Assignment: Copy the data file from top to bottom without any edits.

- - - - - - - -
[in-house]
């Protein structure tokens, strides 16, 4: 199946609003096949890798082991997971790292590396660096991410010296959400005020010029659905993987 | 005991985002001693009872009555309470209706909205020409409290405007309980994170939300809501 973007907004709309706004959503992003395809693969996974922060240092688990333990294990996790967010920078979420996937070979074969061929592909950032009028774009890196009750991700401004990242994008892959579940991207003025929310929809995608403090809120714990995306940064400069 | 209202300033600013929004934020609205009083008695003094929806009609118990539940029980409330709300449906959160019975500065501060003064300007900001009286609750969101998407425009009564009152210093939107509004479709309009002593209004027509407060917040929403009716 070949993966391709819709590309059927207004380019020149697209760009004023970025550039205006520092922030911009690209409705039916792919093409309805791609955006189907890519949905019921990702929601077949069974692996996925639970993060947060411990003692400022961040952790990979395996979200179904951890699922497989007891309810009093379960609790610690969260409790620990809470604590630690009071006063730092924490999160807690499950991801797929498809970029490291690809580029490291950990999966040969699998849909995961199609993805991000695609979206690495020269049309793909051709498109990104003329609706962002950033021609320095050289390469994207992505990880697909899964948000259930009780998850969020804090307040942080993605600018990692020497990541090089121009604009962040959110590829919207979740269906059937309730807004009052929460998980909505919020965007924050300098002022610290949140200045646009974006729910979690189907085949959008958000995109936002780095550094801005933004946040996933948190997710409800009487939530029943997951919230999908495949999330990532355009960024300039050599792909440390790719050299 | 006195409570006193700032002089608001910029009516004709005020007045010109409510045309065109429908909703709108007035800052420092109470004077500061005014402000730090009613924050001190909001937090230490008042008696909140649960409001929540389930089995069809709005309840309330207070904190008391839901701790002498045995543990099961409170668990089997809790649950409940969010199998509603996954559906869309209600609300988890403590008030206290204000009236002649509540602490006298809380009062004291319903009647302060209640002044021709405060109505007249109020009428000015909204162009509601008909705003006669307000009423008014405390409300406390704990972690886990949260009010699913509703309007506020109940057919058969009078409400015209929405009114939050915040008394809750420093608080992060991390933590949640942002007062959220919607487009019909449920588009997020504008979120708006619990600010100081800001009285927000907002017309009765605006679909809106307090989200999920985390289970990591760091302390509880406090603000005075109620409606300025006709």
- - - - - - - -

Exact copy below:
[in-house]
């Protein structure tokens, strides 16, 4: 199946609003096949890798082991997971790292590396660096991410010296959400005020010029659905993987 | 005991985002001693009872009555309470209706909205020409409290405007309980994170939300809501 973007907004709309706004959503992003395809693969996974922060240092688990333990294990996790967010920078979420996937070979074969061929592909950032009028774009890196009750991700401004990242994008892959579940991207003025929310929809995608403090809120714990995306940064400069 | 209202300033600013929004934020609205009083008695003094929806009609118990539940029980409330709300449906959160019975500065501060003064300007900001009286609750969101998407425009009564009152210093939107509004479709309009002593209004027509407060917040929403009716 070949993966391709819709590309059927207004380019020149697209760009004023970025550039205006520092922030911009690209409705039916792919093409309805791609955006189907890519949905019921990702929601077949069974692996996925639970993060947060411990003692400022961040952790990979395996979200179904951890699922497989007891309810009093379960609790610690969260409790620990809470604590630690009071006063730092924490999160807690499950991801797929498809970029490291690809580029490291950990999966040969699998849909995961199609993805991000695609979206690495020269049309793909051709498109990104003329609706962002950033021609320095050289390469994207992505990880697909899964948000259930009780998850969020804090307040942080993605600018990692020497990541090089121009604009962040959110590829919207979740269906059937309730807004009052929460998980909505919020965007924050300098002022610290949140200045646009974006729910979690189907085949959008958000995109936002780095550094801005933004946040996933948190997710409800009487939530029943997951919230999908495949999330990532355009960024300039050599792909440390790719050299 | 006195409570006193700032002089608001910029009516004709005020007045010109409510045309065109429908909703709108007035800052420092109470004077500061005014402000730090009613924050001190909001937090230490008042008696909140649960409001929540389930089995069809709005309840309330207070904190008391839901701790002498045995543990099961409170668990089997809790649950409940969010199998509603996954559906869309209600609300988890403590008030206290204000009236002649509540602490006298809380009062004291319903009647302060209640002044021709405060109505007249109020009428000015909204162009509601008909705003006669307000009423008014405390409300406390704990972690886990949260009010699913509703309007506020109940057919058969009078409400015209929405009114939050915040008394809750420093608080992060991390933590949640942002007062959220919607487009019909449920588009997020504008979120708006619990600010100081800001009285927000907002017309009765605006679909809106307090989200999920985390289970990591760091302390509880406090603000005075109620409606300025006709």